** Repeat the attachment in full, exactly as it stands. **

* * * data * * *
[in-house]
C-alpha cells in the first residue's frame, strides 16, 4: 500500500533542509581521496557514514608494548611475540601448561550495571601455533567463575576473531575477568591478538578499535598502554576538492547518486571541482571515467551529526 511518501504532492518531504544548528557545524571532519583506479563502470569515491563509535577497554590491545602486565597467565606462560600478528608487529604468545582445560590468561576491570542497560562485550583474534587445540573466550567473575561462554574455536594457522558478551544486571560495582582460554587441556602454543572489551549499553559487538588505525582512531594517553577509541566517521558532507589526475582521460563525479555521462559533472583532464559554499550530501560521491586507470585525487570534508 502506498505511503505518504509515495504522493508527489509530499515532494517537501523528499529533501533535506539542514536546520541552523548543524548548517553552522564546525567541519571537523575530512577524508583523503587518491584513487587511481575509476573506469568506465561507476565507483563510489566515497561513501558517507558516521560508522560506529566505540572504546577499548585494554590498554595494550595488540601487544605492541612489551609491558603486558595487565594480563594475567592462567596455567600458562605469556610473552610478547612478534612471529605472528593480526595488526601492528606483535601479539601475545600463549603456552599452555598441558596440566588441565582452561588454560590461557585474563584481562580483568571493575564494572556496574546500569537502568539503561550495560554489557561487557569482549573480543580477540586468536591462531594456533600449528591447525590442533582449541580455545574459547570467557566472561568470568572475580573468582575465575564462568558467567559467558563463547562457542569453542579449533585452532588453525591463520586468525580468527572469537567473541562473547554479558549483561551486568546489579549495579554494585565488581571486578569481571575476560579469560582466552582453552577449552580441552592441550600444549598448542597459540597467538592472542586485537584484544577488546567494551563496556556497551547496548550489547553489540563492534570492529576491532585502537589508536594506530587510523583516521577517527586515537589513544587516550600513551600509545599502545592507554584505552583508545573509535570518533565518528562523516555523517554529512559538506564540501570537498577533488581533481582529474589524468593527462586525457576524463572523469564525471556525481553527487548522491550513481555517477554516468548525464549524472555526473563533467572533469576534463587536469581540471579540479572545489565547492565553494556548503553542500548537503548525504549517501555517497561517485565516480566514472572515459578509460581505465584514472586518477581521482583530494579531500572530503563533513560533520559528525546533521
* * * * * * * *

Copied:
[in-house]
C-alpha cells in the first residue's frame, strides 16, 4: 500500500533542509581521496557514514608494548611475540601448561550495571601455533567463575576473531575477568591478538578499535598502554576538492547518486571541482571515467551529526 511518501504532492518531504544548528557545524571532519583506479563502470569515491563509535577497554590491545602486565597467565606462560600478528608487529604468545582445560590468561576491570542497560562485550583474534587445540573466550567473575561462554574455536594457522558478551544486571560495582582460554587441556602454543572489551549499553559487538588505525582512531594517553577509541566517521558532507589526475582521460563525479555521462559533472583532464559554499550530501560521491586507470585525487570534508 502506498505511503505518504509515495504522493508527489509530499515532494517537501523528499529533501533535506539542514536546520541552523548543524548548517553552522564546525567541519571537523575530512577524508583523503587518491584513487587511481575509476573506469568506465561507476565507483563510489566515497561513501558517507558516521560508522560506529566505540572504546577499548585494554590498554595494550595488540601487544605492541612489551609491558603486558595487565594480563594475567592462567596455567600458562605469556610473552610478547612478534612471529605472528593480526595488526601492528606483535601479539601475545600463549603456552599452555598441558596440566588441565582452561588454560590461557585474563584481562580483568571493575564494572556496574546500569537502568539503561550495560554489557561487557569482549573480543580477540586468536591462531594456533600449528591447525590442533582449541580455545574459547570467557566472561568470568572475580573468582575465575564462568558467567559467558563463547562457542569453542579449533585452532588453525591463520586468525580468527572469537567473541562473547554479558549483561551486568546489579549495579554494585565488581571486578569481571575476560579469560582466552582453552577449552580441552592441550600444549598448542597459540597467538592472542586485537584484544577488546567494551563496556556497551547496548550489547553489540563492534570492529576491532585502537589508536594506530587510523583516521577517527586515537589513544587516550600513551600509545599502545592507554584505552583508545573509535570518533565518528562523516555523517554529512559538506564540501570537498577533488581533481582529474589524468593527462586525457576524463572523469564525471556525481553527487548522491550513481555517477554516468548525464549524472555526473563533467572533469576534463587536469581540471579540479572545489565547492565553494556548503553542500548537503548525504549517501555517497561517485565516480566514472572515459578509460581505465584514472586518477581521482583530494579531500572530503563533513560533520559528525546533521